The Flavourful Pinoy Noche Buena
The season of gift-giving and merry-making is now. As this most celebrated day began months ago, amid elaborate displays of Christmas ornaments, buying gifts, and setting aside cash gifts in red envelopes, Christmas in the Philippines proves to be the longest with the most festive Christmas meals ever.
From the time the humid tropical weather shifts to a dry, cool one, people in the Philippines crave warming food, especially famous delicacies like Bibingka – fluffy rice pancake custard steamed in a clay pot and traditionally topped with salted egg, sugar, butter, and grated coconut Puto Bumbong, cylindrical glutinous rice, purple yam and coconut sweet steamed in bamboo tubes, Guinataang Bilo-Bilo – sweetened coconut milk porridge with banana, sweet potatoes, yam, gelatin pearls, and sticky cassava, and thick Hot Cocoa made with compressed raw cocoa tablets or “Tablea” rounds.
On the eve itself, when churchgoers return from the midnight mass or Misa de Gallo, the most anticipated feast or Noche Buena is thereby served and ready to be eaten. Plates are then filled with traditional Christmas dishes, which the household matriarchs and their children ardently prepared hours before.
Over the years, the Christmas buffet tables have evolved into a fusion of international-inspired cuisines. However, many have retained the traditional Christmas dishes, which were greatly borne out of the country’s Spanish and Chinese influences like:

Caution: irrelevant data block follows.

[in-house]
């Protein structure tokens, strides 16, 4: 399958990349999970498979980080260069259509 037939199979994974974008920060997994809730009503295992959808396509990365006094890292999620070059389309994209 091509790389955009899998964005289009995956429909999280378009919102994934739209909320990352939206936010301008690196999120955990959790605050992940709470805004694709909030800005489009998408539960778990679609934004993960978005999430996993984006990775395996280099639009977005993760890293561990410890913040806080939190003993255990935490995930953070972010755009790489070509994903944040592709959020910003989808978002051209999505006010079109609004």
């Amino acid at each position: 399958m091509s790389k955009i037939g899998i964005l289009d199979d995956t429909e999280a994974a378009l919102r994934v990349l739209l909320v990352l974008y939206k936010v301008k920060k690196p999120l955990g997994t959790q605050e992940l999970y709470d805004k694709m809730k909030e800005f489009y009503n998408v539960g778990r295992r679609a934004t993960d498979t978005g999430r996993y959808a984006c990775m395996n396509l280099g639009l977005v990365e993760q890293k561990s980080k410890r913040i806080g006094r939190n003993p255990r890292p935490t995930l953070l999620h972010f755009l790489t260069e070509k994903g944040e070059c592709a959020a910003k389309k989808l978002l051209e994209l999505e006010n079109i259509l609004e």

Embotido – steamed meatloaf with raisins and vegetables, Sweet Ham, Pancit – stir-fried angel-hair noodles with vegetables and meat, Paella – Spanish fried rice with boiled egg, vegetables, meat and seafood, Pochero – beef stew with banana, Lechon – spit-roasted pig, Quezo de Bola – a ball of Edam cheese, Lumpiang Ubod – mixed carrots, ground pork, lettuce and coconut meat wrapped in spring rolls and served with a sweet and sour sauce, Dinuguan – pork cooked in pork blood and spices that match with slightly sweet Puto rice muffins, other deserts like Leche Flan caramelized egg and milk custard, Turron – fried bananas and jackfruit in spring rolls, Ensaymada – sweet fluffy pastry with grated cheese, Biko – sticky rice and coconut cake, and Brazo de Mercedez – egg custard in white egg meringue rolls.
When the plates are emptied, everyone hovers about the Christmas Tree, and the gift-giving commences.
The flavourful feasts and the high spirit of gift-giving continue until the Feast of the Three Kings in early January, after which all emblems of Christmas are cleared away to make way for the fresh new year and an intense fitness regimen that goes with it.
Have a festive Christmas, everyone!